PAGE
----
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Today's Stichomancy for Jim Carrey

The first excerpt represents the element of Air. It speaks of mental influences and the process of thought, and is drawn from The Memorabilia by Xenophon:

or if as vulg. {philophronestatoi}, transl. "more affable."

Per. Nor is there much fault to find with Athenians in these respects.

Soc. And if we turn to consider the fair deeds of ancestry,[5] to no people besides ourselves belongs so rich a heritage of stimulating memories, whereby so many of us are stirred to pursue virtue with devotion and to show ourselves in our turn also men of valour like our sires.

[5] See Wesley's anthem, Eccles. xliv. 1, "Let us now praise famous men and our fathers that begat us."

Per. All that you say, Socrates, is most true, but do you observe that ever since the disaster of the thousand under Tolmides at Lebadeia,


The Memorabilia
The second excerpt represents the element of Fire. It speaks of emotional influences and base passions, and is drawn from The King of the Golden River by John Ruskin:

the wildest weather, it was with a new and oppressive feeling of panic terror that he leaped the last chasm and flung himself, exhausted and shuddering, on the firm turf of the mountain.

He had been compelled to abandon his basket of food, which became a perilous incumbrance on the glacier, and had now no means of refreshing himself but by breaking off and eating some of the pieces of ice. This, however, relieved his thirst; an hour's repose recruited his hardy frame, and with the indomitable spirit of avarice he resumed his laborious journey.

His way now lay straight up a ridge of bare red rocks, without a blade of grass to ease the foot or a projecting angle to afford an

The third excerpt represents the element of Water. It speaks of pure spiritual influences and feelings of love, and is drawn from Menexenus by Plato:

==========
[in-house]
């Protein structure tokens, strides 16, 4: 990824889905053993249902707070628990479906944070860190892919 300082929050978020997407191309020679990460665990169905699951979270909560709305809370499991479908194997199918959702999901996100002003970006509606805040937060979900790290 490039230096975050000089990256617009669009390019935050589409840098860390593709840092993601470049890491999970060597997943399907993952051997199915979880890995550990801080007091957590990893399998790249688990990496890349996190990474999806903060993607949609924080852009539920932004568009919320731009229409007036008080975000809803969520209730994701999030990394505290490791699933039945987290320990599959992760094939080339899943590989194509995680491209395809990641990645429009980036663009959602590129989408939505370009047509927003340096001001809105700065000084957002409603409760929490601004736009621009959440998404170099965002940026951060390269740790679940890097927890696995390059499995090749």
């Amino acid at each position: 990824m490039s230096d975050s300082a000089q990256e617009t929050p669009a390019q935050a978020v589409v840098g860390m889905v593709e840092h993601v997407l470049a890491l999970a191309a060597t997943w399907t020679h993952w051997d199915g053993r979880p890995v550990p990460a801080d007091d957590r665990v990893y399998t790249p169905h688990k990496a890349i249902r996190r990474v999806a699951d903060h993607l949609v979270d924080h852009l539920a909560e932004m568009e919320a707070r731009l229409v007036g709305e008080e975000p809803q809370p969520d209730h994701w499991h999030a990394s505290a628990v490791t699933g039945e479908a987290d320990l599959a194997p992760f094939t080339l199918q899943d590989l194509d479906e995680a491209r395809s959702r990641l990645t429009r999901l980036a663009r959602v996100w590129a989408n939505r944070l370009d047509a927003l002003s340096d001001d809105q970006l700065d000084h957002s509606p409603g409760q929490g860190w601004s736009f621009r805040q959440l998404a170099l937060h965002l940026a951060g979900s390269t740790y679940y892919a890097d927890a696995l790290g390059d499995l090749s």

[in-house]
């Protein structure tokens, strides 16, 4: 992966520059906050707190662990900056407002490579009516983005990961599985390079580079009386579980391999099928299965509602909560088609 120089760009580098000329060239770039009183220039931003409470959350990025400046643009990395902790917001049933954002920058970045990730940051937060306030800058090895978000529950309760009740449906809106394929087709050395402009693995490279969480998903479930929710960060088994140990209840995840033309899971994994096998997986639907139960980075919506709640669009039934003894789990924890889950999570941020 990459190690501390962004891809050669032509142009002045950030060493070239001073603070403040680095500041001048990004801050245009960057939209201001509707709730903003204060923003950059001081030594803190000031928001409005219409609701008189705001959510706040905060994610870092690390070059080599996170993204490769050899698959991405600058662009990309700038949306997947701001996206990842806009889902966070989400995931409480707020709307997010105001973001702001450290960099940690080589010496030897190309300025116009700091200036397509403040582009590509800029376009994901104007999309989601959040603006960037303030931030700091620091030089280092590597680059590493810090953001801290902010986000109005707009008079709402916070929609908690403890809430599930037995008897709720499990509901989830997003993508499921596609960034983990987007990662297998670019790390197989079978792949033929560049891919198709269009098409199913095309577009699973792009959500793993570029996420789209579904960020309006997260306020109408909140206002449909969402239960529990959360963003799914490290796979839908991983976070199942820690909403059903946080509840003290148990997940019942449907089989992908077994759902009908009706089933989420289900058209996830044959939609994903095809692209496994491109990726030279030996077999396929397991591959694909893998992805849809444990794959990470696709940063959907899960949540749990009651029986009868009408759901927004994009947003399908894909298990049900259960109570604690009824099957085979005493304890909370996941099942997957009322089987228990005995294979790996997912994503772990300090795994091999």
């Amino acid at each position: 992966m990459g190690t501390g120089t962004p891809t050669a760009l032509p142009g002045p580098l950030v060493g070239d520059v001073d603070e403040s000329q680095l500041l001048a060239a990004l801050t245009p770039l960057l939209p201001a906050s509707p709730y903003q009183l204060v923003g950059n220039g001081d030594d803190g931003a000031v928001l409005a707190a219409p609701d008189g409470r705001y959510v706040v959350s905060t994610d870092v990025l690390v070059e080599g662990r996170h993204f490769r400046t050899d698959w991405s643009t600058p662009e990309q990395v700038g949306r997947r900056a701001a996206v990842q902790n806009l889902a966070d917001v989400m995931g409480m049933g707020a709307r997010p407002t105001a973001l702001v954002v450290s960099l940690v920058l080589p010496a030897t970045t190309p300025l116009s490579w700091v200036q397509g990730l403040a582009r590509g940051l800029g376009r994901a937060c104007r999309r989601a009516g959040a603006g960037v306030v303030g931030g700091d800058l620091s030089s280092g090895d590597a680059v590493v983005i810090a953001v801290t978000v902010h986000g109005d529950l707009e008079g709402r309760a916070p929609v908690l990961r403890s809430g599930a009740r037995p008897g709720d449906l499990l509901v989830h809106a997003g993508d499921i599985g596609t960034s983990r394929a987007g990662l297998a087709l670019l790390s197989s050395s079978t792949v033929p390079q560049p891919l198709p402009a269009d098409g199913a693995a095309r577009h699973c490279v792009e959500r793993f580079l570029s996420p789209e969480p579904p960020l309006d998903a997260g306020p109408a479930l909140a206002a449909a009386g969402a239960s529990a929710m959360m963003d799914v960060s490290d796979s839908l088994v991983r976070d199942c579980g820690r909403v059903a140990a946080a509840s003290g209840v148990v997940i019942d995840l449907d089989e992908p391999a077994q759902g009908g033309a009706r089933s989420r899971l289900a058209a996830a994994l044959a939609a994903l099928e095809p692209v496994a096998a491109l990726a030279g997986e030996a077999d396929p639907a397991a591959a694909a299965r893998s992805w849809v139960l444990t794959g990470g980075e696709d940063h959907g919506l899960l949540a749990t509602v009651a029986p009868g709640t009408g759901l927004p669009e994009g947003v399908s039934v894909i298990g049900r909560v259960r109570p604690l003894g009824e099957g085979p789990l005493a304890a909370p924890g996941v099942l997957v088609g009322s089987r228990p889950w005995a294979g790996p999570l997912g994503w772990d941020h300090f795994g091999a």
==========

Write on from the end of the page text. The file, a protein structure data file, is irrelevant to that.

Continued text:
the manner of Plato, notwithstanding the anachronism which puts into her mouth an allusion to the peace of Antalcidas, an event occurring forty years after the date of the supposed oration. But Plato, like Shakespeare, is careless of such anachronisms, which are not supposed to strike the mind of the reader. The effect produced by these grandiloquent orations on Socrates, who does not recover after having heard one of them for three days and more, is truly Platonic.

Such discourses, if we may form a judgment from the three which are extant (for the so-called Funeral Oration of Demosthenes is a bad and spurious imitation of Thucydides and Lysias), conformed to a regular type. They began with Gods and ancestors, and the legendary history of Athens, to

The fourth excerpt represents the element of Earth. It speaks of physical influences and the impact of the unseen on the visible world, and is drawn from The Gods of Mars by Edgar Rice Burroughs:

of the second floors, I crept in dense shadows the full length of the courtyard, until I came to the buildings at the north end. These were lighted for about three floors up, but above the third floor all was dark.

To pass through the lighted rooms was, of course, out of the question, since they swarmed with green Martian men and women. My only path lay through the upper floors, and to gain these it was necessary to scale the face of the wall. The reaching of the balcony of the second floor was a matter of easy accomplishment--an agile leap gave my hands a grasp upon the stone hand-rail above. In another instant I had


The Gods of Mars